am 23. März 2000
(disclaimer, I read this a few months back, so Mr(s). Price and Tierney, forgive any lapses, mis-recollections, and spelling errors)
I've read Robert Howard stuff for about 20 years and Lovecraft even longer, but the two worlds of fantasy always remained pretty separate for me until Scroll of Thoth. Tierney does a credible and consistant job of binding in Conan style adventure and Cthulhu cosmic forces together, via an interleaving glue of Gnostic concepts that force the reexaminiation of your basic assumptions from different viewpoints. This book is a must have for anyone who likes the mythos.
Simon is a sympathetic hero, with women problems, some interesting approaches to magic, and a posse of teachers and acolytes (Love the idea of the Gnostic "guru" being a Deep One). Lots of interesting things happening at the cusp of the BC/AD world and Teirney is historian enough to cherry pick some good context for Simon's adventures. Lots of walk-ons from a multitude of familiar types of Lovecraft gods and demons with some asides that make sense (Shude'Mell and the worms of Dune long distance cousins? (why not? and the more I chew on the idea, the better it tastes). Tierney has a soft spot for the traditional villians of mythos fantasy (Snake People, Deep Ones,...) and resists the urge to make 1-D bad guys out of monsters that just want (the snack of an occasional virgen aside) to live and let live.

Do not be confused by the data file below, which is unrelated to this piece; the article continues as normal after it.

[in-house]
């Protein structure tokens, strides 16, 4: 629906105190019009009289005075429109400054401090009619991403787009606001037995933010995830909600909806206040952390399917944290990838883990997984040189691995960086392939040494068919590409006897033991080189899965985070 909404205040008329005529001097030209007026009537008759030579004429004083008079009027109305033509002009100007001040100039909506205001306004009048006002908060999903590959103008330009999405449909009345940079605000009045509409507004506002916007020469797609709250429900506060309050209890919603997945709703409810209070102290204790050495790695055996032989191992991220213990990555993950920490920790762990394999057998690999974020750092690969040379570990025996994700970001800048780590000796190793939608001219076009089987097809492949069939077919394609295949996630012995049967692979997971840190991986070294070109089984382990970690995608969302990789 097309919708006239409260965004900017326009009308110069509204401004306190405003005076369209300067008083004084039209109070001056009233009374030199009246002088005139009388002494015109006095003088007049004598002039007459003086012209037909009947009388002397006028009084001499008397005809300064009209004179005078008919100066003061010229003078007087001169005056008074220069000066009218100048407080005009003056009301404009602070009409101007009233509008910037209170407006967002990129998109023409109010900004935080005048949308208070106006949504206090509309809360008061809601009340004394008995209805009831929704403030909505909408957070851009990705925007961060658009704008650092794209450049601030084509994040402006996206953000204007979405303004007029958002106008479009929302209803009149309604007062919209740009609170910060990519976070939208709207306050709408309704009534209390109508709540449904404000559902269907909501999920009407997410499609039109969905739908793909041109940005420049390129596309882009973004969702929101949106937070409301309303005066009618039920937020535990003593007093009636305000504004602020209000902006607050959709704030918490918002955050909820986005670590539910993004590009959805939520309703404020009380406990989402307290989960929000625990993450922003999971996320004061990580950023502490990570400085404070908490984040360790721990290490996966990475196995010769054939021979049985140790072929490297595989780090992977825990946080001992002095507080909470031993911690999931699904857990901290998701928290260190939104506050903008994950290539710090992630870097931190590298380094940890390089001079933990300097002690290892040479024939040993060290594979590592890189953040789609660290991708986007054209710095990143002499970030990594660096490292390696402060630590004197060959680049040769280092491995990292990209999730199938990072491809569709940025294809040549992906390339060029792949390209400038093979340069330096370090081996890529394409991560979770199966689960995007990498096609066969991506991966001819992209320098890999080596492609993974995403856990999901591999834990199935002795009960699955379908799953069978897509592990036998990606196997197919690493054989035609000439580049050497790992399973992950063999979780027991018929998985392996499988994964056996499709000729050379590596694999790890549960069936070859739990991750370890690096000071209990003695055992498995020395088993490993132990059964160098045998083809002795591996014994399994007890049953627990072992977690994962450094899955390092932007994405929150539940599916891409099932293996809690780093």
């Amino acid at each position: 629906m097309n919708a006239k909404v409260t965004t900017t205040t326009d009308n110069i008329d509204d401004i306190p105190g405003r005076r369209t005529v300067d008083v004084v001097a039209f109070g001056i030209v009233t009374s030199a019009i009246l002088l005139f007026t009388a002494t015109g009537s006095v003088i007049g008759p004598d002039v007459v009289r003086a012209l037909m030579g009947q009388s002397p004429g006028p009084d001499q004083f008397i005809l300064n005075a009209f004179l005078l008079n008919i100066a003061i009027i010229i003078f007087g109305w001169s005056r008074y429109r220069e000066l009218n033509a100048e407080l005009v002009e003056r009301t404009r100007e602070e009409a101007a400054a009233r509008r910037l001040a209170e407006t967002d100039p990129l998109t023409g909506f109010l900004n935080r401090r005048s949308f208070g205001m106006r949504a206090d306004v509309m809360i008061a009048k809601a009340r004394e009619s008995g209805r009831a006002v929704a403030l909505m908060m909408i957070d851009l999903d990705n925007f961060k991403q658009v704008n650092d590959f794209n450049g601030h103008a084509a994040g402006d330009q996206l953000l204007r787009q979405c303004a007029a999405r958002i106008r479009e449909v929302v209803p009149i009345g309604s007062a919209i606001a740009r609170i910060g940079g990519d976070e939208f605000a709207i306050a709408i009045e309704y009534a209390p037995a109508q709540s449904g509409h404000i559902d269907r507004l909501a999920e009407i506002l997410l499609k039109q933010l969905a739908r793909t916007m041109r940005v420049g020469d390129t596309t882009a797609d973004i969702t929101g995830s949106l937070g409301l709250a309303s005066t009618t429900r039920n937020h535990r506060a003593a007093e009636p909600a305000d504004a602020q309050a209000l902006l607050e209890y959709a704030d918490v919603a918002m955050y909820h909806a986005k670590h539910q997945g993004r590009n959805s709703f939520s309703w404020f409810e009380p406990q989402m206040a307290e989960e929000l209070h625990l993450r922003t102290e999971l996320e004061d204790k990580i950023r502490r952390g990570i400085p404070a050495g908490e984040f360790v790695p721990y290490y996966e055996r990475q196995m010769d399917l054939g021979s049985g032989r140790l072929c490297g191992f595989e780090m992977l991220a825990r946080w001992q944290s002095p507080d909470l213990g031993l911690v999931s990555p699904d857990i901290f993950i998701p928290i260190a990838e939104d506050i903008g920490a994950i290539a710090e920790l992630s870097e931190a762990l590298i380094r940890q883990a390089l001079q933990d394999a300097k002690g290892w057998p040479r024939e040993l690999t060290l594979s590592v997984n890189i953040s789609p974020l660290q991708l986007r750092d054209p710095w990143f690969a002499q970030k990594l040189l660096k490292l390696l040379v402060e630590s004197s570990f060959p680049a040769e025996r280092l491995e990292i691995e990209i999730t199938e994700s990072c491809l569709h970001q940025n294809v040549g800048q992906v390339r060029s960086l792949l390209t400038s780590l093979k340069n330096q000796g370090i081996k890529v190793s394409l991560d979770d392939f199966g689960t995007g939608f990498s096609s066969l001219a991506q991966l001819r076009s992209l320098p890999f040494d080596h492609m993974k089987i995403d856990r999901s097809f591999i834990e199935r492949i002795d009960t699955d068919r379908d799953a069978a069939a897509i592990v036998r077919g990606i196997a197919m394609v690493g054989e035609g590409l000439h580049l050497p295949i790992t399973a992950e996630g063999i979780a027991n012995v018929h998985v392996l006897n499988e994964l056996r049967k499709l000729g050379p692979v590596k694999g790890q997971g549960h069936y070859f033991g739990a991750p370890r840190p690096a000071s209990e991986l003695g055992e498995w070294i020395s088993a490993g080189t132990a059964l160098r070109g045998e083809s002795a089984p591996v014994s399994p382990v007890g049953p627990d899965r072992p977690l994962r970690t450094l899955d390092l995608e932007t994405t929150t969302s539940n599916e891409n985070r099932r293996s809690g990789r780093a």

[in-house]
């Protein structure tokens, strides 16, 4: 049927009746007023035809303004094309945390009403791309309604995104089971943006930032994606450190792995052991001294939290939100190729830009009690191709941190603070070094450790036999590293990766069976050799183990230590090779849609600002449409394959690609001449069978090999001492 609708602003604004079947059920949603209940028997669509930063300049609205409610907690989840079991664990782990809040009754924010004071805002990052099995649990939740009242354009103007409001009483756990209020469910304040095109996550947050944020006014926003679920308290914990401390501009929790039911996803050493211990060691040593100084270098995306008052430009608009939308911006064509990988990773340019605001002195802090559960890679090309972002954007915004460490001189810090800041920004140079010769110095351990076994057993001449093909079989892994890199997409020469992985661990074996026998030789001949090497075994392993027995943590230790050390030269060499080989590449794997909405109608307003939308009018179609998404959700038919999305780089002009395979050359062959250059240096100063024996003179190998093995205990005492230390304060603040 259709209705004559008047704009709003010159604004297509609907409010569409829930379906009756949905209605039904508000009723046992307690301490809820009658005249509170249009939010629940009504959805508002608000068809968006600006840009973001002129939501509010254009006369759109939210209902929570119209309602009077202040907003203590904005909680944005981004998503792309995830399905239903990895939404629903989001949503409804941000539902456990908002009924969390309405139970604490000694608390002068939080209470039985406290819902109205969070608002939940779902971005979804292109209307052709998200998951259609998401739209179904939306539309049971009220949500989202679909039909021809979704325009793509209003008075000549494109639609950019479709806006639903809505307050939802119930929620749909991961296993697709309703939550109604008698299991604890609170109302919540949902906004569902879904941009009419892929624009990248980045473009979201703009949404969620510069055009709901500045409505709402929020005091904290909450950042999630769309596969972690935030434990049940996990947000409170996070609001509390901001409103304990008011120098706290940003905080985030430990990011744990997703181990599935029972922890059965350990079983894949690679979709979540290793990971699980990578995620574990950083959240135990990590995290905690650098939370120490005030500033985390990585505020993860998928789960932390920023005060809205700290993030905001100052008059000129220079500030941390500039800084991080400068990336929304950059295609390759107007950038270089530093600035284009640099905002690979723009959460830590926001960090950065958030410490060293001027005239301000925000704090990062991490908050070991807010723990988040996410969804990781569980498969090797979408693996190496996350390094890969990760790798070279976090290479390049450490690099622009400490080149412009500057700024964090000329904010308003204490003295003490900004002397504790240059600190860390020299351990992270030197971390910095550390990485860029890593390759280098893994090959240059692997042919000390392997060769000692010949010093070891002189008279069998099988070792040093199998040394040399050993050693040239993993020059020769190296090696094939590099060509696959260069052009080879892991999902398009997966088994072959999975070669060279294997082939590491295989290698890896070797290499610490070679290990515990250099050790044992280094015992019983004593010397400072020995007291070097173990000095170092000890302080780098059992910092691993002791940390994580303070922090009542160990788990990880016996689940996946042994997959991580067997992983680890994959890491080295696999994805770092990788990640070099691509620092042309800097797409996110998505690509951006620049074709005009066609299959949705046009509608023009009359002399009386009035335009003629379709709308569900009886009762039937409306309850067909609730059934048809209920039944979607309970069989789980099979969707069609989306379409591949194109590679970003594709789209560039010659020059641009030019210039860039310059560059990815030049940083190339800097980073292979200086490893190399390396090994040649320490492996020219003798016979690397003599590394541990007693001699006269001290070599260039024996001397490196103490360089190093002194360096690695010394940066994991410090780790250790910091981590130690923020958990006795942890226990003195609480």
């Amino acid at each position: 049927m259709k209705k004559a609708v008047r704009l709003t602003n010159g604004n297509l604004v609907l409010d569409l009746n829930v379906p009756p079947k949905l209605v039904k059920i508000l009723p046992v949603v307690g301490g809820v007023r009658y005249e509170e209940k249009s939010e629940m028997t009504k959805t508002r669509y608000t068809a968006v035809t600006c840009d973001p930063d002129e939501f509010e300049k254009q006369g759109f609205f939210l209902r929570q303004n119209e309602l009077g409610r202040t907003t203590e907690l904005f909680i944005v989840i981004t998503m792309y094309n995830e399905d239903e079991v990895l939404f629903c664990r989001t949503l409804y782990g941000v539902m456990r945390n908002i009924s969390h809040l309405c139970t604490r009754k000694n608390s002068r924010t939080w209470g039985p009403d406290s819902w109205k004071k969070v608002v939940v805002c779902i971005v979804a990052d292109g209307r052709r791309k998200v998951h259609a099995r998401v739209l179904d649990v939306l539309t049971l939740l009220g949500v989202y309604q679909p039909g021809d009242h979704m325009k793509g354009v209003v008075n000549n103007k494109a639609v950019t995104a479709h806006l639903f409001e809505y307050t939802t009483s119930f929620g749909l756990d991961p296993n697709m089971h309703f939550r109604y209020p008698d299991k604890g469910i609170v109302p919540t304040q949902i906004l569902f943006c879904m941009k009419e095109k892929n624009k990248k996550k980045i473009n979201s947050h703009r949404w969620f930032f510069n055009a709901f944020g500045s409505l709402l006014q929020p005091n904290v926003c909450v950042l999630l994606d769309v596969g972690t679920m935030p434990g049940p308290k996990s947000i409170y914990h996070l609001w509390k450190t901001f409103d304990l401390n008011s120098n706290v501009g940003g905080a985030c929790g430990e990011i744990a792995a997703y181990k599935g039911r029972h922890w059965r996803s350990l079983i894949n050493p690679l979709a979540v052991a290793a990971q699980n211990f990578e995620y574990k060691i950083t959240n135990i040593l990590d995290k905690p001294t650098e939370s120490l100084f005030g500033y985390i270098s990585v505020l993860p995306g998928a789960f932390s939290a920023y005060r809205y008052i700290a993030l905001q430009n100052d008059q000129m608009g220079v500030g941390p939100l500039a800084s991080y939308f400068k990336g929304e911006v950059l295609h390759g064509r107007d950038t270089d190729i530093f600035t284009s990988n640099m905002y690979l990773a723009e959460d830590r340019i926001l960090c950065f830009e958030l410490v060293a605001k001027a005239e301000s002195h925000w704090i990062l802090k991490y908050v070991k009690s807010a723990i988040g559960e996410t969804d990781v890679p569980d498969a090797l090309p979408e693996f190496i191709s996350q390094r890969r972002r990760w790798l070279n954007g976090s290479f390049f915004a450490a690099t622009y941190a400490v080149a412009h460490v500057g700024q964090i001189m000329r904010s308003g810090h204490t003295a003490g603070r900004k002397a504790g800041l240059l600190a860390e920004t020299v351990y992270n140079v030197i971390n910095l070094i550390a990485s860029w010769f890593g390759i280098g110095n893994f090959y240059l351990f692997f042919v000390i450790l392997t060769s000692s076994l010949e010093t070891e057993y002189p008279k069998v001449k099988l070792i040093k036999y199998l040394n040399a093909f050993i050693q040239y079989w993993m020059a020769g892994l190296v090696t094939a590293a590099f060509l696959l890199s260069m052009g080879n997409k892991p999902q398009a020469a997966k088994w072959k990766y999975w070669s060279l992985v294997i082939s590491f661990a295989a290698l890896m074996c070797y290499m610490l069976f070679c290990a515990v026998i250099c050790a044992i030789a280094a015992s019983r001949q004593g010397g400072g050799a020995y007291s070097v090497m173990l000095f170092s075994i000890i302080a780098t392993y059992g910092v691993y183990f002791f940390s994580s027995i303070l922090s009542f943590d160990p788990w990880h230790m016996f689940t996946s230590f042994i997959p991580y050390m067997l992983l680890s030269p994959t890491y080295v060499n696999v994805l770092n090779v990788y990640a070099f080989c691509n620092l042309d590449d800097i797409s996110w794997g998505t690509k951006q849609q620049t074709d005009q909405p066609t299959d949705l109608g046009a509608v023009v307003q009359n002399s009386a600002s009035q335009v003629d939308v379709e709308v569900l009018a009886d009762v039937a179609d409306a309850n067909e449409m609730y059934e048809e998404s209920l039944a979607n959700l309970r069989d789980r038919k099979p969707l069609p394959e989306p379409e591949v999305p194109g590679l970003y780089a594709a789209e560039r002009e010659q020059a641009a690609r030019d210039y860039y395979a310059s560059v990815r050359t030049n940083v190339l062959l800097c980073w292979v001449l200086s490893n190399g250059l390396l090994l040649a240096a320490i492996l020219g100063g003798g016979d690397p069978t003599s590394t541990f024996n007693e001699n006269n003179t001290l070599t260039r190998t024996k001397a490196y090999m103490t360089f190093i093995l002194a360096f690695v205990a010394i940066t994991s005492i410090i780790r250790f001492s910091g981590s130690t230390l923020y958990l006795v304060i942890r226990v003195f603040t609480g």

Read the stories in order! I didn't the first time, the stories were all good in of themselves, but when I put it away for a couple weeks and reread it over a long plane ride, the continuety of Simon's life and reference to previous sequence of adventures, made the whole more than sum of the short story parts.
Robert Price does better than his usual fine job of providing background and context (you will know more about Gnostic concepts and mythology when you finish the preludes than you will probably ever need in this lifetime) and framing of individual stories.
Anyway, the long and short of it is I liked the book. I doesn't drag, it kept me consistantly interested (more than can be said at times of some other of the Chaosium collections) and I would recommend it both to my kids and to my brother for a few hours of escapism with enough meat that you are thinking about it after its back on the bookshelf.